Home News A message from Cyndi Zagieboylo: People with MS push research forward
Photo: iStock
Photo: iStock

A message from Cyndi Zagieboylo: People with MS push research forward

Cyndi Zagieboylo, president and CEO

We have achieved more advances in MS than have been achieved for any other neurological condition. But MS is still here, interrupting life in big and small ways. Funding research is one way we get answers and treatments, and eventually we will find cures.

To fund the most important research, we rely on people with MS to help decide what is most relevant. People with MS provide input on the important questions to answer. They provide their perspectives to scientists on clinical trial design. After all, people with MS participate in clinical trials — there wouldn’t be any treatments available today if it weren’t for people with MS volunteering for science.

The National Multiple Sclerosis Society’s Community Review for MS Research Committee is made up of people affected by MS. This committee is responsible for rating scientific meritorious applications based on importance in finding MS solutions and cures. These ratings help determine which research the Society will fund.

Bonnie Higgins, vice chair of the national board of directors and longtime Society volunteer, was diagnosed with MS in 1994. She has participated in clinical trials, and she is a member of the Community Review for MS Research Committee. She also serves on the Scientific Advisory Committee to, in her words, “ensure the voice of the patient is heard.”

She points out that including people with MS in the research process connects the science to the lived experience. “The ability to hear feedback from people with MS can influence the direction the research takes,” Bonnie says. “An individual from the MS community may reveal a new problem that needs to be considered. Now that is patient-centric!”

Bonnie emphasizes that this approach provides a deeper understanding of the research process. “It’s easy to get frustrated that research does not move quickly enough, but you learn an appreciation for everything that goes into each study, the hours and the critical checkpoints along the way.”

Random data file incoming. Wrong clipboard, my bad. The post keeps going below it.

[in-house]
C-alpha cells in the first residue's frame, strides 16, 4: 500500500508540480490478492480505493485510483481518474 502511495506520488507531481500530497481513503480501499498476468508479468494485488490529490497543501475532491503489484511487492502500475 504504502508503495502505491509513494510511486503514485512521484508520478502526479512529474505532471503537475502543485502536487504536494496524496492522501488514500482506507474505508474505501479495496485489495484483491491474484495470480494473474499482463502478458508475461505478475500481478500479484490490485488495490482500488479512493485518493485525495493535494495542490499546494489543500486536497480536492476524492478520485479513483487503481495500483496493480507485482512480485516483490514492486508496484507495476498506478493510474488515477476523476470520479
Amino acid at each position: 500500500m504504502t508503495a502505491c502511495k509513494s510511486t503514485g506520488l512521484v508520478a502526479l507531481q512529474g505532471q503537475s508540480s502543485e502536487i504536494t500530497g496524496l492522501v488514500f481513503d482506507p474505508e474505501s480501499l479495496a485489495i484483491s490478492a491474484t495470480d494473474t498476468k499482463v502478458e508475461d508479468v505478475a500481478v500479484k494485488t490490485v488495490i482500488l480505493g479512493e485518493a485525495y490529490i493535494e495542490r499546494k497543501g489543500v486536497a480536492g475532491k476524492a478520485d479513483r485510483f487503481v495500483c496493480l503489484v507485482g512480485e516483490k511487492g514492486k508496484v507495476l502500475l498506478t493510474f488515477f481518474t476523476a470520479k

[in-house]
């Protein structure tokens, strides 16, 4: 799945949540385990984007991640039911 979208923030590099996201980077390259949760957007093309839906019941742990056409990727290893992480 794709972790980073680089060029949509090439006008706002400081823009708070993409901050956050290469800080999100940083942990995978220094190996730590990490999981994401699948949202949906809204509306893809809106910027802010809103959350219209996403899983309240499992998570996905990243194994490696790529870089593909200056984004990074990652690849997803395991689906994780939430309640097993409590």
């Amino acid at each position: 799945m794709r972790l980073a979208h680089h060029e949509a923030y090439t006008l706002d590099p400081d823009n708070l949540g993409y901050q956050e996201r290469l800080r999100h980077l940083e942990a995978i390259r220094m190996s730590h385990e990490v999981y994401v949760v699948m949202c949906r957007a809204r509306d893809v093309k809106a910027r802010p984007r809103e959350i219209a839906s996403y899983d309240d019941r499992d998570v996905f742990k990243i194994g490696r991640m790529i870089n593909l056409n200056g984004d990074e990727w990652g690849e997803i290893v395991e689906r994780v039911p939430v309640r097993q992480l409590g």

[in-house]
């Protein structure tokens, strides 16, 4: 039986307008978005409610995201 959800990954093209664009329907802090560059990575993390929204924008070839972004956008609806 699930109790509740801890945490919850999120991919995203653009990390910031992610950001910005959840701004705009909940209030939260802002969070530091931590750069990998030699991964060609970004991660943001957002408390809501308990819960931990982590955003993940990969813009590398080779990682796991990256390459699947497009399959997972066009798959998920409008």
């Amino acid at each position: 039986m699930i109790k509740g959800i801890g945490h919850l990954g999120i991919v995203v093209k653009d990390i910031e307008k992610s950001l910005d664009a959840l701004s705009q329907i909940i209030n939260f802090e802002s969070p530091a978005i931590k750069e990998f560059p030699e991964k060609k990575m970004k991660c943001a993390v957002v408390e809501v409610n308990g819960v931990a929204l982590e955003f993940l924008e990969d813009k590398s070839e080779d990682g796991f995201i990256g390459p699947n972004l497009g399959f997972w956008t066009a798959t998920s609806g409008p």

And for Bonnie, there’s a personal benefit: “It’s building connections with others that share a similar journey to myself. We have developed long-lasting friendships through this shared passion.”

Scientists appreciate our commitment to including people with MS in the process as well. Carolyn Whitacre, PhD, who spent several decades studying MS in academia, now lends her expertise as committee member and past chair of the National MS Society’s Scientific Advisory Committee and chair of the Strategic Plan and Metrics Advisory Committee. Carolyn is also a vice chair of the Society’s national board of directors.

She points out that the grant process to fund research used to be “confidential and secretive, with the notion that scientists knew best about the scope and direction of MS research.”

Giving people with MS a voice in the decision process has many advantages, Carolyn says. “They see exactly how the process works and can voice their opinion on the impact of a given project.”

She also says it can be “empowering for all people living with MS, knowing that people like them who understand what it’s like to have MS are involved in decisions about MS research.”

Finally, she points out that there’s what she calls a constructive dialogue between people living with MS and the scientist reviewers. “The scientists benefit by hearing from the actual community they desire to help.”

To reach a world free of MS it will take all of us. Together is the only way forward.

Cyndi Zagieboylo
President & CEO
National MS Society

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